It is a commonly accepted mathematical method of proof that if an argument which entails certain assumptions leads to a contradiction, then one or more of those assumptions is untenable or there is one or more illogical steps in the argument. But for the case of infinite sets mathematicians have turned this principle completely upside down. They claim that they can “solve” the above apparent contradiction by replacing it with a blatant contradiction - that one set with limitlessly many elements can have fewer elements that another set with limitlessly many elements.
A Simple Proof of the Diagonal result
The aforementioned apparent contradiction disappears when it is observed that the enumeration of all sequences of symbols of the alphabet A cannot be expressed by a sequence of symbols of the alphabet A. This provides a very simple proof of the primary conclusion of the diagonal proof, which is that there cannot be a list of real numbers and which is in the same language as those real numbers, viz:
Suppose that there was an enumeration of all sequences of symbols of an alphabet A. That enumeration would be a function with a free variable, which must be represented either by a single symbol, or by a string of symbols, and which has the domain of natural numbers. Immediately we see that regardless of what number replaces that variable, the result is a different sequence of symbols to that which expresses the enumeration function, since the variable is replaced by a number. Hence there is no number for which the function results in the exact sequence of symbols that is that function itself, and hence there can be no complete enumeration of all the sequences of symbols of that alphabet, and which is itself a sequence of symbols of that alphabet.
Furthermore, it is easily shown by another method that in any language there cannot be a function that enumerates all the real numbers that can be expressed in that language. This is fully detailed on the page Non-Diagonal Proofs: Enumerations in different language systems.
The assumption that the diagonal number is totally independent of language has no logical basis, and as shown above, it results in a direct contradiction. Having seen the obvious flaw in the argument that there ‘exist’ numbers that are ‘indefinable’, why would anyone want to believe in this arcane mystical notion that arose in the 19th century when supernatural beliefs were widespread? Similar metaphysical notions that were prevalent in various branches of science in the 19th century have long since been rejected as supernatural nonsense. Surely mathematics should be leading the way in the application of strict logic, rather than trailing miserably in the wake of the sciences?
A List of Real numbers with no Diagonal Number
For a proof that there can be a valid list of real numbers for which no Diagonal number exists, see A List of Real numbers with no Diagonal Number. This analyses the case of a list which is in a different language to the numbers in the list.
Platonist assumptions in the Secondary Argument
The Diagonal proof is an instance of a straightforward logically valid proof that is like many other mathematical proofs - in that no mention is made of language, because conventionally the assumption is that every mathematical entity referred to by the proof is being referenced by a single mathematical language.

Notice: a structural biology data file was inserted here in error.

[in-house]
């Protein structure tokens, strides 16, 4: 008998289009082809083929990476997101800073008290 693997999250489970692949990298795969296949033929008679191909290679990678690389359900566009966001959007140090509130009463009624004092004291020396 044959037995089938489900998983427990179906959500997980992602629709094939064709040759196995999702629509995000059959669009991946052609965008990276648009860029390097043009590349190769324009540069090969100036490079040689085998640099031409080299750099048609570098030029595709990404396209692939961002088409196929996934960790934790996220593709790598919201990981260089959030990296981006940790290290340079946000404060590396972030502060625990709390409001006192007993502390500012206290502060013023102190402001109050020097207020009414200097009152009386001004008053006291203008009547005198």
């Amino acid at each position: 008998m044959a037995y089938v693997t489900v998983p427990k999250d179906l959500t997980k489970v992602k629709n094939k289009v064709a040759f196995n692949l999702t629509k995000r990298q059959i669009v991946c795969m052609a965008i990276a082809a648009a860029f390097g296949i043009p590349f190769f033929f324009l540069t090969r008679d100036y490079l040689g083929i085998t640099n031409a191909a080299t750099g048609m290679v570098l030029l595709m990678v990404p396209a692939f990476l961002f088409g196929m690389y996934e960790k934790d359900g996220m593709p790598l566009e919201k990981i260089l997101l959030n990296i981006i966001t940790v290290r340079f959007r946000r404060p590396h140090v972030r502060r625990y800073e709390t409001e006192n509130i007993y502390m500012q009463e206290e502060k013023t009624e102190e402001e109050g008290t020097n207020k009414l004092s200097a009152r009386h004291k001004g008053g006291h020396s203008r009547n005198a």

However, in the case of the Diagonal proof, the Secondary Argument actually introduces a meta-language into the argument (a language that makes statements about another language). But in the conventional reading of the Secondary Argument, the fact that this has introduced different levels of language into the argument is completely ignored. The conventional presentation of the Diagonal proof, which includes the Secondary Argument, is a Platonist presentation which ignores crucial considerations of language.
Conventionally, Platonists assume that the diagonal number must always ‘exist’ independently of any definition of the diagonal number. And a Platonist might try to circumvent the contradiction demonstrated above by claiming that the diagonal number somehow nevertheless ‘exists’, even if it cannot be defined. But that is an absurdly circular argument, since it requires assuming the ‘existence’ of a number that cannot be defined in order to prove that there ‘exist’ numbers that cannot be defined. That isn’t mathematics, it isn’t logic, it is philosophical hogwash.
Once such assumptions are removed, the proof becomes a simple and straightforward proof without any surprising or counter-intuitive implications.
For a valid proof, the definition of the diagonal number has to be a definition in some language. And since the definition is in terms of a list, if the list and the numbers in the list are all in the same language as the definition of the diagonal number, then in principle, there should be no difficulty in defining the diagonal number for certain partial lists of real numbers. (Footnote: Provided the partial list is in the same mathematical language as the definition of the diagonal number and the real numbers; for example f(n) = √ n (the square root of n) for n a natural number, gives a partial list of real numbers. As noted elsewhere on this page, a complete enumeration of all sequences of a language in that same language is not possible.) In such cases, the list consists of a finite string of symbols of the language in question. And for any given natural number, the list will define a real number that corresponds to that natural number; again, that real number will consist of a finite string of symbols of the language in question. (Footnote: Obviously, since all such numbers in the list are given in terms of a finite string of symbols, none of the irrational numbers in the list can actually be written down as an infinitely long string of numeric digits.) And for such a case, the Diagonal proof is a perfectly logical and valid proof.